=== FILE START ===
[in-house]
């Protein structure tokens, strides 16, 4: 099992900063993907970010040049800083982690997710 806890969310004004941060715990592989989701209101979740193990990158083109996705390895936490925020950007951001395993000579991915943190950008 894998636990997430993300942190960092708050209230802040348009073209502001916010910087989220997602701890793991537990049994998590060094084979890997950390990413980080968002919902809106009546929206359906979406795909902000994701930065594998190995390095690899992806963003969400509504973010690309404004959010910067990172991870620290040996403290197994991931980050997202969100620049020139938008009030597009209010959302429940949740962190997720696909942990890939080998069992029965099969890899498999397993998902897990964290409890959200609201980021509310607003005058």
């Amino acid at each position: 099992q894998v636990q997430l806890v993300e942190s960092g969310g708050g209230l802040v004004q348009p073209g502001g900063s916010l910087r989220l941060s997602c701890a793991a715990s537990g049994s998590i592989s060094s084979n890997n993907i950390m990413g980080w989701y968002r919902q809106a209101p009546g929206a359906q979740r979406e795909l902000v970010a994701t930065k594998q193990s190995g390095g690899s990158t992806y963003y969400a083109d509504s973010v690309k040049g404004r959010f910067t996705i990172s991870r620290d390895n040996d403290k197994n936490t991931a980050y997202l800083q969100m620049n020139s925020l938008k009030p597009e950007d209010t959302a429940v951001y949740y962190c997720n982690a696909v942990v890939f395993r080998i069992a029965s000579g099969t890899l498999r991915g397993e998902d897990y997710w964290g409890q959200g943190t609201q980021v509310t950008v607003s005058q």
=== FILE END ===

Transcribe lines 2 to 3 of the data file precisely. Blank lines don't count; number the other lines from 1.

């Protein structure tokens, strides 16, 4: 099992900063993907970010040049800083982690997710 806890969310004004941060715990592989989701209101979740193990990158083109996705390895936490925020950007951001395993000579991915943190950008 894998636990997430993300942190960092708050209230802040348009073209502001916010910087989220997602701890793991537990049994998590060094084979890997950390990413980080968002919902809106009546929206359906979406795909902000994701930065594998190995390095690899992806963003969400509504973010690309404004959010910067990172991870620290040996403290197994991931980050997202969100620049020139938008009030597009209010959302429940949740962190997720696909942990890939080998069992029965099969890899498999397993998902897990964290409890959200609201980021509310607003005058």
């Amino acid at each position: 099992q894998v636990q997430l806890v993300e942190s960092g969310g708050g209230l802040v004004q348009p073209g502001g900063s916010l910087r989220l941060s997602c701890a793991a715990s537990g049994s998590i592989s060094s084979n890997n993907i950390m990413g980080w989701y968002r919902q809106a209101p009546g929206a359906q979740r979406e795909l902000v970010a994701t930065k594998q193990s190995g390095g690899s990158t992806y963003y969400a083109d509504s973010v690309k040049g404004r959010f910067t996705i990172s991870r620290d390895n040996d403290k197994n936490t991931a980050y997202l800083q969100m620049n020139s925020l938008k009030p597009e950007d209010t959302a429940v951001y949740y962190c997720n982690a696909v942990v890939f395993r080998i069992a029965s000579g099969t890899l498999r991915g397993e998902d897990y997710w964290g409890q959200g943190t609201q980021v509310t950008v607003s005058q």